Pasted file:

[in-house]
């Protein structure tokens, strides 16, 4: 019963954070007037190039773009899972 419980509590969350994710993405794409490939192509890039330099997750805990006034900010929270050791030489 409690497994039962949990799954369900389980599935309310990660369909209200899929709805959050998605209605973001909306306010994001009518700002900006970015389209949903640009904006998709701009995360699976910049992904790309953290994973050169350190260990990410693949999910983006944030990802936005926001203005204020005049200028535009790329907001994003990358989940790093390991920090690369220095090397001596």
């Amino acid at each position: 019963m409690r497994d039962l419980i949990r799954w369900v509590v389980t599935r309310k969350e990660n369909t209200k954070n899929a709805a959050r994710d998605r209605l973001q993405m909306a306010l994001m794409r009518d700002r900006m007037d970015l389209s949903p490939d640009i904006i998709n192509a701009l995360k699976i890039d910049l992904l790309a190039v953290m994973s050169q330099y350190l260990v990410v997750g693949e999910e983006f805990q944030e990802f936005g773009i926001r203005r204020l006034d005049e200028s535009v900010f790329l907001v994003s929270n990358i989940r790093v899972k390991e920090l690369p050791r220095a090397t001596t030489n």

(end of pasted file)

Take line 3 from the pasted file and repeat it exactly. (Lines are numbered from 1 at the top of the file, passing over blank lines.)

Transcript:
């Amino acid at each position: 019963m409690r497994d039962l419980i949990r799954w369900v509590v389980t599935r309310k969350e990660n369909t209200k954070n899929a709805a959050r994710d998605r209605l973001q993405m909306a306010l994001m794409r009518d700002r900006m007037d970015l389209s949903p490939d640009i904006i998709n192509a701009l995360k699976i890039d910049l992904l790309a190039v953290m994973s050169q330099y350190l260990v990410v997750g693949e999910e983006f805990q944030e990802f936005g773009i926001r203005r204020l006034d005049e200028s535009v900010f790329l907001v994003s929270n990358i989940r790093v899972k390991e920090l690369p050791r220095a090397t001596t030489n």